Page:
Aside from these, Nourah also stated that she learned “appreciation, patience, trust, honesty, ambition and devotion, as well as keeping things tidy” from Hilde. “She used to go around my room with a large garbage bag, picking up my toys and telling me that she was going to throw them all away. I am a neat freak today because of that and learned to appreciate my things and take care of them,” Nourah revealed.
Nourah also considered Hilde “a role model because she is smart, strong, independent, caring and outspoken.” Nourah credits her Nannay for the person that she is today. “She always pushed and supported me,” she revealed.
Everybody is equal
A unique facet of Nourah and Hilde’s relationship was how Hilde taught Nourah an important lesson. Hilde is a devout Catholic, while Nourah’s entire family is Muslim. “Hilde insisted that not only should I understand Islam but I should practice it, too,” Nourah recalls. She tells a story about getting into an argument with a housekeeper where she ended up calling the housekeeper an infidel. Hilde heard her and didn’t speak to Nourah for days, until Nourah apologized. “Hilde explained that everybody is equal, and that only God has the right to judge,” Nourah stated. “That was what I love most about her – she never let go of her values and culture and yet taught me to value my own culture, family and religion,” she added.
Whether co-parents or secondary parents, it is undeniable that nannies play a significant role particularly in the lives of their wards, especially when they start taking care of them at a young age. This is largely because of the children’s impressionable ages.
A study by Dubai’s Knowledge and Human Development Authority (KHDA) notes that the ages of 0 to 3 years are important for brain development. These ages form the foundation stage, meaning much of the lessons learned are carried into adulthood, influencing well-being, physical and mental health.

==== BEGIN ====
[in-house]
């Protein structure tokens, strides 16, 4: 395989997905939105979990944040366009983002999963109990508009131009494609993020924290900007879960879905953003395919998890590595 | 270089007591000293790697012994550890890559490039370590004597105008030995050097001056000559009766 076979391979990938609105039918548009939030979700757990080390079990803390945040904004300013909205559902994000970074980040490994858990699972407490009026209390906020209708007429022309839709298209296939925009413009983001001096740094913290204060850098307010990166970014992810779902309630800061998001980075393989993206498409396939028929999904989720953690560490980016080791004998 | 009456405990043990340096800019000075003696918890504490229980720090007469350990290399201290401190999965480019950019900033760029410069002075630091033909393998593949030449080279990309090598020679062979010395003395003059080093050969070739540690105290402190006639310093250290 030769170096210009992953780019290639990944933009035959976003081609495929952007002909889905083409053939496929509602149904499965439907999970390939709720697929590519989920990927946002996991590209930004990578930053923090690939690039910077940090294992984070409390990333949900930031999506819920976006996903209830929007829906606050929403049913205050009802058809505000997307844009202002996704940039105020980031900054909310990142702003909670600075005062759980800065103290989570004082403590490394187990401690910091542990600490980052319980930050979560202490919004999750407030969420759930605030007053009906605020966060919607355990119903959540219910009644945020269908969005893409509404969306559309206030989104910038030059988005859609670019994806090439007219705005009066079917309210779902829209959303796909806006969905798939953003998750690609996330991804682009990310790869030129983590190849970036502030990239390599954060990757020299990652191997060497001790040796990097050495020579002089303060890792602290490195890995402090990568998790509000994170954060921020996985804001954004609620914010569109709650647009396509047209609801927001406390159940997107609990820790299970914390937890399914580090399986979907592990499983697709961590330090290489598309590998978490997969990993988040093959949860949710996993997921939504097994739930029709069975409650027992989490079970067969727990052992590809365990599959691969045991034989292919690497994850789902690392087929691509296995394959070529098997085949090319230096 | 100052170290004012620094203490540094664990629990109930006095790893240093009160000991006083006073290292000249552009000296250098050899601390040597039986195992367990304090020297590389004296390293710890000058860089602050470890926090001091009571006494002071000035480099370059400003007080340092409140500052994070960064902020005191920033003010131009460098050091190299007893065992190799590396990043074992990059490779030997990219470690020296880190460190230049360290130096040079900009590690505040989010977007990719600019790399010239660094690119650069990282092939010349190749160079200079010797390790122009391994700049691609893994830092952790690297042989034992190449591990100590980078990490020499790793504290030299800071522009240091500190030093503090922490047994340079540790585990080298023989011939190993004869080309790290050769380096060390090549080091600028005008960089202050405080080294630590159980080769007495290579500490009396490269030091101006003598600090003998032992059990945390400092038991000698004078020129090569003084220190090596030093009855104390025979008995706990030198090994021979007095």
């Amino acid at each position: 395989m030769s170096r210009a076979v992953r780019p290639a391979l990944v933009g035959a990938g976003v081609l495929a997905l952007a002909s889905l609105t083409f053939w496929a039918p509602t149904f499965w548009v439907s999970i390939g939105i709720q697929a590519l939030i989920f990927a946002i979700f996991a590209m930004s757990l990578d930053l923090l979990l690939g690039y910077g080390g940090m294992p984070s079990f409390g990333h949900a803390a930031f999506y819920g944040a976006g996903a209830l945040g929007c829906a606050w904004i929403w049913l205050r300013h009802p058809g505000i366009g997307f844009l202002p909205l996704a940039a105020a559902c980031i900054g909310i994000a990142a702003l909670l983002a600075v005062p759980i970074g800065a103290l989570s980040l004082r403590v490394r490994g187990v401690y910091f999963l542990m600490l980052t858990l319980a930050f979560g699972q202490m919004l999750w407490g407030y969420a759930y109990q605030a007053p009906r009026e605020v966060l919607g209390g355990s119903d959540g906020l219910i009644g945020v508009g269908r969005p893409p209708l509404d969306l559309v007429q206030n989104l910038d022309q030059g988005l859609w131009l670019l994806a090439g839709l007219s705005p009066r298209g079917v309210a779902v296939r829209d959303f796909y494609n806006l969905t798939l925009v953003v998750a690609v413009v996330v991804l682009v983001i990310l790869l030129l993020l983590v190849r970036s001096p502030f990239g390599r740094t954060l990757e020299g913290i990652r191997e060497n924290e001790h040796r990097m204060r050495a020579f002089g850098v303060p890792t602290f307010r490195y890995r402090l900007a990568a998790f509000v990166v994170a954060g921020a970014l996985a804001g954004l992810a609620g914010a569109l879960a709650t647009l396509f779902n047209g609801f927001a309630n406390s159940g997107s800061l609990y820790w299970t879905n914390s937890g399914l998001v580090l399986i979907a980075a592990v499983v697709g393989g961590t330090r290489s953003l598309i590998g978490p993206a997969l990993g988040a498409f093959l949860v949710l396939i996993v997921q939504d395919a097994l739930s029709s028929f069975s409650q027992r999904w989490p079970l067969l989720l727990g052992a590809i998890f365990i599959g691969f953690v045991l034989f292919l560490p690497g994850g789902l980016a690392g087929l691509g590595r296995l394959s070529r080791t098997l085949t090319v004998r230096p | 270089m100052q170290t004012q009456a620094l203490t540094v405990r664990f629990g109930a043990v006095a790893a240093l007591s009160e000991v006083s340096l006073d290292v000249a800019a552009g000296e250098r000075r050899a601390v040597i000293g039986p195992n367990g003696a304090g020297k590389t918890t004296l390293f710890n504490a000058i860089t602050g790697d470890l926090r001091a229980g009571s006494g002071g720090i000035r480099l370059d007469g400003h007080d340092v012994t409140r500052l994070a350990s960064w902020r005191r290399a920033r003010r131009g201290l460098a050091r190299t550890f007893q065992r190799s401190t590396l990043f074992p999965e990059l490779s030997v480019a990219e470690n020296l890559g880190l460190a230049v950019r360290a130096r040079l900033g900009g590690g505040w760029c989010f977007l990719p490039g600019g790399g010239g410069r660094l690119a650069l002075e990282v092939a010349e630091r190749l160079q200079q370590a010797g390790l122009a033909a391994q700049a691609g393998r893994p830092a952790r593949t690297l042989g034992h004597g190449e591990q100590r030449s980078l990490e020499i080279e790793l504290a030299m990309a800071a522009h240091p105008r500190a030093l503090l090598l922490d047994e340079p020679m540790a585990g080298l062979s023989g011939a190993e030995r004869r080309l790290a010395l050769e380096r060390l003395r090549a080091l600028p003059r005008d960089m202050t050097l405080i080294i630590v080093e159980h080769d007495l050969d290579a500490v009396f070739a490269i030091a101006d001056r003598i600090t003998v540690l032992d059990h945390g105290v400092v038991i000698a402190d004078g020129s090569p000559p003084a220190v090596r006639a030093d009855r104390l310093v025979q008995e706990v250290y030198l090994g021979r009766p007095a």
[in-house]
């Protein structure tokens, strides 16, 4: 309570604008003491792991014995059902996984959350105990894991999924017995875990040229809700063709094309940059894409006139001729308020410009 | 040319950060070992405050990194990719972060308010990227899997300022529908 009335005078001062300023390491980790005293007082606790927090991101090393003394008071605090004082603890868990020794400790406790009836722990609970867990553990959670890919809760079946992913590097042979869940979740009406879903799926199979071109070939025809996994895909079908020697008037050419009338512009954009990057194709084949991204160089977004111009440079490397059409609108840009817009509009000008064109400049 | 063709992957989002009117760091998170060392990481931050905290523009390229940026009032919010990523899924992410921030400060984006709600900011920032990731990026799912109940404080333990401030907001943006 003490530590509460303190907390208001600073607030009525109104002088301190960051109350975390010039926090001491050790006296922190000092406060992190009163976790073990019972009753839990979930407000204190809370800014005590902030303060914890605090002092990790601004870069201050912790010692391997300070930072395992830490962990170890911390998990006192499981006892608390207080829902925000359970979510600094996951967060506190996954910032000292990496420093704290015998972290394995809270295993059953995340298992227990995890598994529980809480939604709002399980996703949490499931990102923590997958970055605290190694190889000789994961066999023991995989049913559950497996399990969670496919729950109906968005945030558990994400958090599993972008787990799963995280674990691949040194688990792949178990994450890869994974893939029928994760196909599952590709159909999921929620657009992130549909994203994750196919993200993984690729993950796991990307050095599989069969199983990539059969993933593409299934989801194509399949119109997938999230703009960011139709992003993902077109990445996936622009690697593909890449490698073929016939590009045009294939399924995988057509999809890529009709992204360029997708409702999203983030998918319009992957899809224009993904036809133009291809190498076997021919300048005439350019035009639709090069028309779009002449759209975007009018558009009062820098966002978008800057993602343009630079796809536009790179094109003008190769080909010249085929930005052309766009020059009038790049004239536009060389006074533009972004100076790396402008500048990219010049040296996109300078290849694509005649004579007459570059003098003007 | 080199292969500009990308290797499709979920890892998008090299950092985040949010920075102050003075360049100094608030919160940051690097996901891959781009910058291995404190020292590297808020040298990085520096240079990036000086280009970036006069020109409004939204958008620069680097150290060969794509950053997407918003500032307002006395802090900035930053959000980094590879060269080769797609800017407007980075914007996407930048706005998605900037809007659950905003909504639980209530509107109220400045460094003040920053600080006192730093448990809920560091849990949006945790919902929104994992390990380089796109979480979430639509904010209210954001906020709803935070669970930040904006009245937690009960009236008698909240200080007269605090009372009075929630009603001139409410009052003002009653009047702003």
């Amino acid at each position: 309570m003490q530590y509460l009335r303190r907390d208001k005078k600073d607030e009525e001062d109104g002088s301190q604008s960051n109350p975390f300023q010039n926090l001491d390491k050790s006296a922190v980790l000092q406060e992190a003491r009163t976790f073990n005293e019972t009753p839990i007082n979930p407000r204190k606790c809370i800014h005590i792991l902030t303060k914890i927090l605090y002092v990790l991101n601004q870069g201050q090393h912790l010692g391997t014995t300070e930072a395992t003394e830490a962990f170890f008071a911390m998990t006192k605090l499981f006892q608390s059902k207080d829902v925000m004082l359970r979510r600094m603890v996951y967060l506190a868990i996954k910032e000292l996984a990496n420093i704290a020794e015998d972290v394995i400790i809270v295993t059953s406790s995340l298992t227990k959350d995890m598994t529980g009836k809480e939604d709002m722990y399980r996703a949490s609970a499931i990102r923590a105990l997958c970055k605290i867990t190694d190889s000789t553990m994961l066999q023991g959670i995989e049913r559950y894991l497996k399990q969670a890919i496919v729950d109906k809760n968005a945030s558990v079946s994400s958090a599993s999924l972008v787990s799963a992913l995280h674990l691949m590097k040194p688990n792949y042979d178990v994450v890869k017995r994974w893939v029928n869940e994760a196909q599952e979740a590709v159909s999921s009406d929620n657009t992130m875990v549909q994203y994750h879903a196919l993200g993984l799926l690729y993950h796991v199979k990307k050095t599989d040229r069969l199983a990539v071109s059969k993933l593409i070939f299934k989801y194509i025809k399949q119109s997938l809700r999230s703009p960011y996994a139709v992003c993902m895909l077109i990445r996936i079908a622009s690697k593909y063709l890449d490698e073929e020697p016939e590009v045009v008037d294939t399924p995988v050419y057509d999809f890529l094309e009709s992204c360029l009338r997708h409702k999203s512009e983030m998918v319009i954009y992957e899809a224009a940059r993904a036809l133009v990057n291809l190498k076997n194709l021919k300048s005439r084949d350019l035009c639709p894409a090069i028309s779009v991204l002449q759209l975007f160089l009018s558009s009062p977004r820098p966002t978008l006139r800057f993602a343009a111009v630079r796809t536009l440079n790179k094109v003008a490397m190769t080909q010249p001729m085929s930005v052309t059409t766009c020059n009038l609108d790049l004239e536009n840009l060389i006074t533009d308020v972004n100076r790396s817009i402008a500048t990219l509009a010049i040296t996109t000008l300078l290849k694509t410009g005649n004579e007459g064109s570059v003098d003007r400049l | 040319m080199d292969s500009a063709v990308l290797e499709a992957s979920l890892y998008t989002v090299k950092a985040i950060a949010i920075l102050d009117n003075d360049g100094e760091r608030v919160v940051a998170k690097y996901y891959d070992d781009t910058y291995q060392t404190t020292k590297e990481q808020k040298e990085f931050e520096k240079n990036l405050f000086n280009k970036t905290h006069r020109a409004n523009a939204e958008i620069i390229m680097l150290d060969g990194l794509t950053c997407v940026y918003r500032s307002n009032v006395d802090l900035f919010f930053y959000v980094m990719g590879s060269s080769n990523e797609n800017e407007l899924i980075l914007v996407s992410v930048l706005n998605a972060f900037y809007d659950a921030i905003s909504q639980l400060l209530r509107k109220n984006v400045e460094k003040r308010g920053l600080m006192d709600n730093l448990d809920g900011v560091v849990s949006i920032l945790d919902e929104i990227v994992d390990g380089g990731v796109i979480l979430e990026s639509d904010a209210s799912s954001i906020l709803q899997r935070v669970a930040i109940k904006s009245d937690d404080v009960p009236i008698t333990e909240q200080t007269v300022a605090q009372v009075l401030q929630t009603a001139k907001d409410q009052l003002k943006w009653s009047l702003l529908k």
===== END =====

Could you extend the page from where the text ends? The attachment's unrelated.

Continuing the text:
Since the better part of the day is spent taking care of the children, nannies soon learn a lot about their wards. Joyce Echavia, who works for a family with four children in Al Ain, can perfectly tell the 3-year old twin girls apart. “One is fair, sweet and treats me like a big sister, while the other is dark, moody at times, sickly, but jolly and nice,” Joyce revealed.
It’s easy for nannies like Joyce to become completely attached to the children they care for. “It didn’t take long until I became close to all of them,” Joyce recalled.
Although often grouped with other household workers, nannies often carry responsibilities that are heavier and more significant. While we parents pursue careers and work to make life better for our families, nannies man the fort, ensuring that the children are safe, healthy and happy. They love our children, they keep our homes in shape. Nannies are more than just the help. They are our allies and sometimes, our co-parents.
In Dubai, a recent study released by the Knowledge and Human Development Authority (KHDA) revealed that 94% of the Emirati families surveyed hired nannies or housemaids to help in the rearing of their children, while 90% of the expat families surveyed send their children to nurseries. A total of 5% employ nannies.
According to Philippine Overseas Employment Agency (POEA) figures, the Philippines deployed 13,184 household service workers, including nannies, to the UAE in 2010, compared to 10,558 in 2009. The UAE is the third largest employer of Filipina nannies, next to Hong Kong and Kuwait.